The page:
In this episode of Science Talks, Snorkel AI’s Paroma Varma chats with Frederic Sala – an assistant professor of Computer Science at the University of Wisconsin Madison and a research scientist at Snorkel. We discuss with Fred his path into machine learning, the central thesis that ties together his multidisciplinary research, his thoughts on the future of weak supervision, as well as his decision to go into academia.
This episode is part of the #ScienceTalks video series hosted by the Snorkel AI team. You can watch the episode here:
Below are highlights from the conversation, lightly edited for clarity:
How did you get into machine learning?
Fred: In my undergraduate a decade ago, I studied information theory – the beautiful science of how to communicate information, how to transfer it efficiently, and how to deal with noise. It’s a natural field to go into if you are excited about the information age.
The first real aspect of information theory was the Morse code that happened one and a half centuries ago. This was the first time when people tried to encode information efficiently. It took up until the 1940s and 1950s for the field to be created, all thanks to Claude Shannon. Everything else that we have been doing since then has been filling in the footnotes and details.
I worked on making information memory more efficient by correcting noise, which was fun because it’s basically about dealing with communication through time. For example, if you record the information on your hard drive, you want to come back a decade later and ensure that the information is still there. As I was working on these problems of protecting memories from errors, I realized that noise is everywhere in the data to start with, and it didn’t always make sense for us to protect the data from noise.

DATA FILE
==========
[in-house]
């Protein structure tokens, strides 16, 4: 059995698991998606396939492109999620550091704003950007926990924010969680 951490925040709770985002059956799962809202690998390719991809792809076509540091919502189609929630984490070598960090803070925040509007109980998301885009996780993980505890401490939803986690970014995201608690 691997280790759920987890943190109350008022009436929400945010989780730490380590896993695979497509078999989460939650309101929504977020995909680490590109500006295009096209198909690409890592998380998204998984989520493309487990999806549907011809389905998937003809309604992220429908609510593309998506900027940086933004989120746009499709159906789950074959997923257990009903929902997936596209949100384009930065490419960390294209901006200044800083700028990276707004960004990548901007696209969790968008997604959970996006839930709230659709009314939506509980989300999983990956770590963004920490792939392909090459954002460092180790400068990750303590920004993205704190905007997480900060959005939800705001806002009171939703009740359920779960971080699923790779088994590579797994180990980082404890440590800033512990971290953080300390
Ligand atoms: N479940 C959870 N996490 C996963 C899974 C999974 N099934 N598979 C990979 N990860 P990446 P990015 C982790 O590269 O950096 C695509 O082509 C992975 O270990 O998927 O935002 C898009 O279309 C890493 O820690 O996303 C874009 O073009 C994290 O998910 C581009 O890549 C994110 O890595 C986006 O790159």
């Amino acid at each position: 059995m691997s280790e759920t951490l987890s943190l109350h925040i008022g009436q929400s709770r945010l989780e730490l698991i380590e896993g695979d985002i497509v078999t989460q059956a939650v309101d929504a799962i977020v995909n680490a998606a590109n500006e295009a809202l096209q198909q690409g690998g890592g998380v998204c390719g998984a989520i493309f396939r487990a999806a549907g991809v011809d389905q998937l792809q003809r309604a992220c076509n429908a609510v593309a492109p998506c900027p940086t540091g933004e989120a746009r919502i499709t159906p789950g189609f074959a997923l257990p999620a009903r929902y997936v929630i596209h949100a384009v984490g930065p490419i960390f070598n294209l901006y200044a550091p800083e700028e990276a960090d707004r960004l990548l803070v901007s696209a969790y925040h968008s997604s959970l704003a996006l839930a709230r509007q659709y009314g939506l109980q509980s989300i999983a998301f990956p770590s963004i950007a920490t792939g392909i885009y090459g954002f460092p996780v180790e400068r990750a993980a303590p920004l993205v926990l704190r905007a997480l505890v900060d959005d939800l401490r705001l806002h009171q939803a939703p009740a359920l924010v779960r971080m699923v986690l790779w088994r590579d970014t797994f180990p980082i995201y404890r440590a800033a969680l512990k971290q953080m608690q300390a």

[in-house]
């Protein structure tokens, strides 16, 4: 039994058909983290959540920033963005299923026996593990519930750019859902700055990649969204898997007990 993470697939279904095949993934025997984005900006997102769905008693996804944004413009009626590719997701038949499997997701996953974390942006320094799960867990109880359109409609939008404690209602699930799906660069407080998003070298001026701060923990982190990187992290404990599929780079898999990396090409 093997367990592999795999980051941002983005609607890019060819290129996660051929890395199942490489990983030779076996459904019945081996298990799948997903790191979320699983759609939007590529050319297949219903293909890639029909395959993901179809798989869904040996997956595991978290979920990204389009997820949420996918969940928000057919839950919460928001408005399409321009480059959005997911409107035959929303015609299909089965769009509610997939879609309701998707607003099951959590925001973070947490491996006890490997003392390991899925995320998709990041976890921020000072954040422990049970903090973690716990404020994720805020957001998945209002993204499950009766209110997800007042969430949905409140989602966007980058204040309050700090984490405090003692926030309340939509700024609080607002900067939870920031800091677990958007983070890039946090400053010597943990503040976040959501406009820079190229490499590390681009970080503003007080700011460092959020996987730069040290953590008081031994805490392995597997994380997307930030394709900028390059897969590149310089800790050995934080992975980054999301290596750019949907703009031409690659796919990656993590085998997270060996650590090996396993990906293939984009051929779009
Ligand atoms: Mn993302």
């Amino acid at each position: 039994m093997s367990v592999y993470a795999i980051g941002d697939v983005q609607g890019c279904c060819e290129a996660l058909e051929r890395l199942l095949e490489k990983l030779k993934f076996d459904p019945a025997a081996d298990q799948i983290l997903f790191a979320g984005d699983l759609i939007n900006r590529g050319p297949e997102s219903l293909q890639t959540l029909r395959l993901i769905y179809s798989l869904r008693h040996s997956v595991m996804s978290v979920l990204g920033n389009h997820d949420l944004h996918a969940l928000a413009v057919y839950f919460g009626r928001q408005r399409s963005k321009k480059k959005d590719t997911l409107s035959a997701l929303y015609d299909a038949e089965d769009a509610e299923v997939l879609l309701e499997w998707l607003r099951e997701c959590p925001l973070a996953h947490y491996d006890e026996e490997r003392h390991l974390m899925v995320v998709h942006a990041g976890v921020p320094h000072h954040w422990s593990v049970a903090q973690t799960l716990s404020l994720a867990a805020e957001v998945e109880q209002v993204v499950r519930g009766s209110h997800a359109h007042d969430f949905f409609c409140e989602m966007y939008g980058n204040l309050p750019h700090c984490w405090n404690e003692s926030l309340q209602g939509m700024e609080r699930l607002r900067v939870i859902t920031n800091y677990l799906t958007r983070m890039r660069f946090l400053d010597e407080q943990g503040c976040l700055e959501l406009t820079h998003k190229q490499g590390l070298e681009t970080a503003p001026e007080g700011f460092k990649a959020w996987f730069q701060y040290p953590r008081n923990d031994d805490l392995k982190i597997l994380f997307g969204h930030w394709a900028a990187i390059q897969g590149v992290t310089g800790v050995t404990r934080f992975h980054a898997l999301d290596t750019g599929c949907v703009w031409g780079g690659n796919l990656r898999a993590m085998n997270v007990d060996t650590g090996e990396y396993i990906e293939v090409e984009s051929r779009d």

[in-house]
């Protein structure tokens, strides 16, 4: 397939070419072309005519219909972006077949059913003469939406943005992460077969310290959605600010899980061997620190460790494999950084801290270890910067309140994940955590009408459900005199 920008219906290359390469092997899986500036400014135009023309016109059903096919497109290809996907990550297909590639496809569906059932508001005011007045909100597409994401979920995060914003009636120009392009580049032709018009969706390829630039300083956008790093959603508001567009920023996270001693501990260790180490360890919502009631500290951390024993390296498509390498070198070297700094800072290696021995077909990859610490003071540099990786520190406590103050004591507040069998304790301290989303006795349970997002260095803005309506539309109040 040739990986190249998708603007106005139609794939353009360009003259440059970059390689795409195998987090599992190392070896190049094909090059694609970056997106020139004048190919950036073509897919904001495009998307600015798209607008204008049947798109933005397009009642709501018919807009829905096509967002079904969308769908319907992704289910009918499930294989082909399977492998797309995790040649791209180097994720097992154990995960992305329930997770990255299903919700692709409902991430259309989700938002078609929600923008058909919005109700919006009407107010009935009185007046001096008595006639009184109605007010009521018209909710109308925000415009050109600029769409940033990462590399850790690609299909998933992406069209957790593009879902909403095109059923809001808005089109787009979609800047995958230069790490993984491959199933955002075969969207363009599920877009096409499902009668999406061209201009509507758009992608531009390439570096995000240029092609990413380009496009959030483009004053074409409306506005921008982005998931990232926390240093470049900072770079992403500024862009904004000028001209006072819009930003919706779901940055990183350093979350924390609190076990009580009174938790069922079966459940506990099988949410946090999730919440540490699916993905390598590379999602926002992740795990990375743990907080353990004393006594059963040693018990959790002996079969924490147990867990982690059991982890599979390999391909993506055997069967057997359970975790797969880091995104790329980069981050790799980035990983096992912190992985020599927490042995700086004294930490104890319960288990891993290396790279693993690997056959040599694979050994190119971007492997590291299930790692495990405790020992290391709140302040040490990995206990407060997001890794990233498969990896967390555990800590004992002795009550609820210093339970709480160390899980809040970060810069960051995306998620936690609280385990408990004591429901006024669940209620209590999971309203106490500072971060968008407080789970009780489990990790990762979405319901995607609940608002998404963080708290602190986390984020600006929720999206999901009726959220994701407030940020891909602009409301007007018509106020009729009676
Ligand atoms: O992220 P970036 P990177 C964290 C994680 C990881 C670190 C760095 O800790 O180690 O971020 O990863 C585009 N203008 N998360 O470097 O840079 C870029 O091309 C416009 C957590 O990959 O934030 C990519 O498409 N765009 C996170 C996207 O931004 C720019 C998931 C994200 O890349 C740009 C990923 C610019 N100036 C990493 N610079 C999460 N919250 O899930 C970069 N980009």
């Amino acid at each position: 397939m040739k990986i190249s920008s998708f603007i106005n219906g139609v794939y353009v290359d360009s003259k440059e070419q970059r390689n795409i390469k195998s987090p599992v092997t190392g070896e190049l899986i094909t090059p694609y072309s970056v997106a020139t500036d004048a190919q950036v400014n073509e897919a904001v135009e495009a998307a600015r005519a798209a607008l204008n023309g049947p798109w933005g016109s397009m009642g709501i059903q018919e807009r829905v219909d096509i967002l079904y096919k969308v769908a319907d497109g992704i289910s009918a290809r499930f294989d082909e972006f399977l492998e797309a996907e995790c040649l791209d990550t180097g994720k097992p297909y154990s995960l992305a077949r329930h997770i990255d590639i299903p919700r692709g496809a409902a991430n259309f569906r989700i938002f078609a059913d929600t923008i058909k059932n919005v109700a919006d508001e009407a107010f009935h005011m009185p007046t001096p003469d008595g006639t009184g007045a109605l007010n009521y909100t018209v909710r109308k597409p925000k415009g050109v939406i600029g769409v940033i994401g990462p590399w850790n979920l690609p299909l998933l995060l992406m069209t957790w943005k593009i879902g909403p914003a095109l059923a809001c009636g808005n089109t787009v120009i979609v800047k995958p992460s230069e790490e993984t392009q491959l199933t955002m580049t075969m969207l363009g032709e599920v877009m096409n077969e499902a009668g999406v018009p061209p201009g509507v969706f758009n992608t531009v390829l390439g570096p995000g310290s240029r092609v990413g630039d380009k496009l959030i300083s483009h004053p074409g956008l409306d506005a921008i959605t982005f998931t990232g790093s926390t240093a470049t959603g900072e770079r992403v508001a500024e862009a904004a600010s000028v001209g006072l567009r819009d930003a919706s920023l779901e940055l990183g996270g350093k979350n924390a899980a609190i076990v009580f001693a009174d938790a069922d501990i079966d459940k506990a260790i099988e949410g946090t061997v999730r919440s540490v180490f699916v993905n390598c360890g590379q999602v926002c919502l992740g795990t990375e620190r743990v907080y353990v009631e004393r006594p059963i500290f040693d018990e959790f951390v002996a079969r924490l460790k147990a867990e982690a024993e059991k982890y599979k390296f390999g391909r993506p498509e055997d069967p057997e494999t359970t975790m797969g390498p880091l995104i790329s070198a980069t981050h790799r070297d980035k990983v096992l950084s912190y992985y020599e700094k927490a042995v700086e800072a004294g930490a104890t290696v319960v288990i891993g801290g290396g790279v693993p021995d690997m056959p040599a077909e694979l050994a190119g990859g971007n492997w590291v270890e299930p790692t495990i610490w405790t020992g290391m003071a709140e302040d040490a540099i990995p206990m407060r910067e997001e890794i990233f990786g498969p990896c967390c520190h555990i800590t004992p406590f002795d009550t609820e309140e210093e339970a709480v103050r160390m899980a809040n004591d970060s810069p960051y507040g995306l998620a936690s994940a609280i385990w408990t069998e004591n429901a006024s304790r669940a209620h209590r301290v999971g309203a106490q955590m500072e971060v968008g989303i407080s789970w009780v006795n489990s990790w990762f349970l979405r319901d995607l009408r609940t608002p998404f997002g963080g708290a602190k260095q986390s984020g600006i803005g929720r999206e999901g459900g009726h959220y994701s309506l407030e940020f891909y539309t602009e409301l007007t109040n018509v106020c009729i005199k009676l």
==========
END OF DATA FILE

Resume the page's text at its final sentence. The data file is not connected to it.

Why do we care if the data is noisy?
We already do noisy things like Stochastic Gradient Descent to learn our models in machine learning. And then, we expect our models to be robust to some amount of noise. Thus, I aimed to make information theory and machine learning cooperate so we don’t have to give up our bandwidth to protect ourselves from the noise we don’t care about.
In terms of working with Chris Re, I observed that his lab had people with very diverse backgrounds: mechanical engineering, mathematics, and even music performance. I became excited about the possibility of collaborating with folks who approach problems from different perspectives. Furthermore, as I chatted with Chris about some work I was doing that involves a math tool called a generating function, he immediately understood that very esoteric problem. Then, it became a natural choice for me to work in his lab.
What connects theoretical and empirical aspects of machine learning?
Fred: The theory of machine learning is not quite as esoteric as the theory in math, which tends to be relatively obscure. At the same time, even though machine learning is an empirical field, we are still looking to understand the fundamentals and push the limits for its theoretical underpinnings. So both the theoretical and the empirical aspects inform each other, which is the best scenario in this case.
Weak supervision is an example where the theory helps us in practice, which creates new questions for the theory to answer, repeating this cycle continuously. Both of us have worked quite a bit on that. For example, during our project that applied weak supervision to video understanding, none of our existing methods could scale up to what was required for weak supervision to work in practice. But then we realized that we could do all kinds of crazy theoretical work to make that happen.